George Norcross: Influential New Jersey Attorney General Accuses Democratic Power Broker of Racketeering

Mike Catalini/AP

Democratic power broker George Norcross, center, speaks outside the court complex in Trenton, New Jersey, June 17, 2024.

Trenton, New Jersey

New Jersey Democratic powerbroker George Norcross was charged Monday with operating a racketeering enterprise, threatening people whose properties he sought to take over and orchestrating tax incentive legislation to benefit the organizations he he was in control.

Norcross, sitting in the front row at a news conference by New Jersey Attorney General Matt Platkin, angrily denounced the accusations, later calling Platkin a “coward” and demanding a speedy trial.

The charges against Norcross, 68, and five others come as New Jersey is already under a political and legal microscope, with Democratic Sen. Bob Menendez on trial in New York for federal corruption. Platkin, also a Democrat, filed a lawsuit against law enforcement cracking down on wrongdoing.

“When we say no one is above the law, we mean it, and we will continue to hold accountable anyone who puts their self-interest ahead of the public interest, no matter how powerful that interest may be,” Platkin said.

In a 111-page indictment unsealed Monday, the attorney general alleges a scheme dating back to 2012 in which the defendants — called “Norcross Enterprise” in the indictment — used his political influence to craft legislation that served their interests.

Among the allegations against Norcross are accusations that he threatened a developer who would not relinquish his rights to waterfront property in Camden, New Jersey, on Norcross’s terms. The indictment cites a profanity-laden phone recording from Norcross in which he tells the developer he will face “tremendous consequences.” The person asks if Norcross is threatening him, according to the indictment. “Absolutely,” Norcross replies.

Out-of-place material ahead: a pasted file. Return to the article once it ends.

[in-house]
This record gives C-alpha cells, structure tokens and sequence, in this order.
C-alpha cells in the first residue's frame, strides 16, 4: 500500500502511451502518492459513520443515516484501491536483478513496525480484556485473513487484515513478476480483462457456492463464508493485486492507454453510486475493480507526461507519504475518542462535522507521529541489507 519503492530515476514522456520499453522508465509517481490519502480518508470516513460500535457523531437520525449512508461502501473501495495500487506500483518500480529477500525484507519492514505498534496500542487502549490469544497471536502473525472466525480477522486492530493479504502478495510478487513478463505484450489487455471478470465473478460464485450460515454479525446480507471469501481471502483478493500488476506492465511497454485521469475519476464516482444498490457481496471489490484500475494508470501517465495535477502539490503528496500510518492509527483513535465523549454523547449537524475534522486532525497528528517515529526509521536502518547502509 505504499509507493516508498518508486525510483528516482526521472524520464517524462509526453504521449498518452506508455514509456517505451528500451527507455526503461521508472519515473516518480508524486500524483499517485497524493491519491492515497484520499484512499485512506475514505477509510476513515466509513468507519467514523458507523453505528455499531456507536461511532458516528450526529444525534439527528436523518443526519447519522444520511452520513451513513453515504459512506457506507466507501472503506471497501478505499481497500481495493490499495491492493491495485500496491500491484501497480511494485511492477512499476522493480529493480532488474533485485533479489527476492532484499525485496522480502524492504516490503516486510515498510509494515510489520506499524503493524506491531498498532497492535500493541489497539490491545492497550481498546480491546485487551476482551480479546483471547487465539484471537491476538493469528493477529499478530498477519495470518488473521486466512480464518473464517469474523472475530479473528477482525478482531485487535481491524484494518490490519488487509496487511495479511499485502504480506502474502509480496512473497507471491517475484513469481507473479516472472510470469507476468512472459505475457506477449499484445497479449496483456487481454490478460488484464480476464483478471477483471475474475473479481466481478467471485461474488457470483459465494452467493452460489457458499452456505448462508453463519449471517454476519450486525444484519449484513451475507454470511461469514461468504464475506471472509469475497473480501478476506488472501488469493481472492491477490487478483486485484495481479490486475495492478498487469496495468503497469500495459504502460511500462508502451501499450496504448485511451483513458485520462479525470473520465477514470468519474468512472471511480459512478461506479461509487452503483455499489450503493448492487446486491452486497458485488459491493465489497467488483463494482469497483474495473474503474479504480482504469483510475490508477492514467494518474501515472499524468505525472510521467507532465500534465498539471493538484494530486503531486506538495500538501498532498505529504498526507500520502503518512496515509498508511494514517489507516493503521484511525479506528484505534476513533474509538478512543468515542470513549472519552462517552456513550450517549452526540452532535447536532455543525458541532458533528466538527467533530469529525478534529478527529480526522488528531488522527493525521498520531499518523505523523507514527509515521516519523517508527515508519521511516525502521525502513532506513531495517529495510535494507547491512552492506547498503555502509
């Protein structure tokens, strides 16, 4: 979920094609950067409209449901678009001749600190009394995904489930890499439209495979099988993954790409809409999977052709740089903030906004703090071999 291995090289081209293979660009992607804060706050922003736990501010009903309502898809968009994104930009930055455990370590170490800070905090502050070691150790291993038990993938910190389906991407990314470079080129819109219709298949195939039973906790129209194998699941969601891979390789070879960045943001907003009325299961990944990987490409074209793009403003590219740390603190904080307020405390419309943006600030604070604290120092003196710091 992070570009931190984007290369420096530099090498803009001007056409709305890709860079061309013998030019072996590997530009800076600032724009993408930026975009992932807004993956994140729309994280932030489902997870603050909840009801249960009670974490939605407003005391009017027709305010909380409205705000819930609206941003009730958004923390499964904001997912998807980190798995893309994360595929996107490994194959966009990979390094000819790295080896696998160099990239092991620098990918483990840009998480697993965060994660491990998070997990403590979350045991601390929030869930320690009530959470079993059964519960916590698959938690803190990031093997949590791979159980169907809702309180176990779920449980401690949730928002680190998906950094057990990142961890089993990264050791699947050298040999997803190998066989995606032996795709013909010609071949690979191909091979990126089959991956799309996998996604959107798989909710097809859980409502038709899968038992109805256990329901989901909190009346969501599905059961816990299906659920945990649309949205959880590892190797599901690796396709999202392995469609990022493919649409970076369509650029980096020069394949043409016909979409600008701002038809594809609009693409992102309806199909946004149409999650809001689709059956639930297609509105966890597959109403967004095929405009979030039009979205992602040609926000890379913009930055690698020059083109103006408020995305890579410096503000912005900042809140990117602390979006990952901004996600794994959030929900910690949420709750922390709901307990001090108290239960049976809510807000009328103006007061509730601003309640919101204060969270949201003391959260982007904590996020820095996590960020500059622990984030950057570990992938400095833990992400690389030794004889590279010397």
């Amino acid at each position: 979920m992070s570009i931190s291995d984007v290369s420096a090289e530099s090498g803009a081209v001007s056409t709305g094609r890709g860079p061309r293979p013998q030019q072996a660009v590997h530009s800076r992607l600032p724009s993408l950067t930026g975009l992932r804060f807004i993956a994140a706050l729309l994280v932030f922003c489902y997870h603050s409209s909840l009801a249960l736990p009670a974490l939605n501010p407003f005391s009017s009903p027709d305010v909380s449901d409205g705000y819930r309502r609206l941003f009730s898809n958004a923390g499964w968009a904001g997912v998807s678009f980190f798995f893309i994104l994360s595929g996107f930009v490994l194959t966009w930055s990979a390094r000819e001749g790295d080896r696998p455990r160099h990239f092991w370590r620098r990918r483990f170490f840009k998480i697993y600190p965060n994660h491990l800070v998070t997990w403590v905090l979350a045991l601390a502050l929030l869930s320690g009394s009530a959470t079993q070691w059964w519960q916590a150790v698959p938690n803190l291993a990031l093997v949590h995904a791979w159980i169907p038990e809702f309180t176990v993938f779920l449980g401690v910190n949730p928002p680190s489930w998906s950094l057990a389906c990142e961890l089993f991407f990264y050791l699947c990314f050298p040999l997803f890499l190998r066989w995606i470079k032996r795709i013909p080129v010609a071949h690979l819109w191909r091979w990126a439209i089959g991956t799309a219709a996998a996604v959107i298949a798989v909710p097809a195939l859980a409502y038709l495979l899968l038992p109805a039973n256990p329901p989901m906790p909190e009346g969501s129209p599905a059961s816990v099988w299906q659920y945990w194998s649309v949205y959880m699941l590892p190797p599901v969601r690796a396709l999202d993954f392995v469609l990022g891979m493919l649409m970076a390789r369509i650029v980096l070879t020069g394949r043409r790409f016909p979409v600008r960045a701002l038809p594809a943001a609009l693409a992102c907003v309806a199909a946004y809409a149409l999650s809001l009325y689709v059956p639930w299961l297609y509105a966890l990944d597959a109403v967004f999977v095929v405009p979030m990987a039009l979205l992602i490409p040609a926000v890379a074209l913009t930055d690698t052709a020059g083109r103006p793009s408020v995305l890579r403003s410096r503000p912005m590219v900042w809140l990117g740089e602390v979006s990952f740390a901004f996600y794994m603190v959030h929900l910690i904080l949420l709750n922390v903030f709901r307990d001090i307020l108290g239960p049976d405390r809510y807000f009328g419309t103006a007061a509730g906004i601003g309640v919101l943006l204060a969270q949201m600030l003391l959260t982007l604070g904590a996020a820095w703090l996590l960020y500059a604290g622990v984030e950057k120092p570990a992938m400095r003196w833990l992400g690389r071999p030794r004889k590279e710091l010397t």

The indictment also states that Norcross and co-defendants extorted and coerced businesses with property rights to the Camden waterfront and obtained tax incentive credits, which they then sold for millions of dollars. Platkin described Camden as long suffering from economic decline.

Defense attorney Michael Critchley accused Platkin of having a “vendetta” against Norcross, pointing out that the waterfront development had been investigated for years by multiple agencies, including federal prosecutors in Philadelphia and New Jersey, as well as by Platkin’s predecessor.

“And every agency that has looked at this over the last seven years…has found nothing,” Critchley said at a news conference.

Norcross, executive chairman of the Conner Strong & Buckelew insurance company, was widely considered one of the state’s most influential unelected Democrats.

He served as a member of the Democratic National Committee until 2021 and was previously head of the Camden County Democratic Party. A close friend of the former state Senate president, he was a behind-the-scenes power player and well-known funder of Democrats across the state and nation.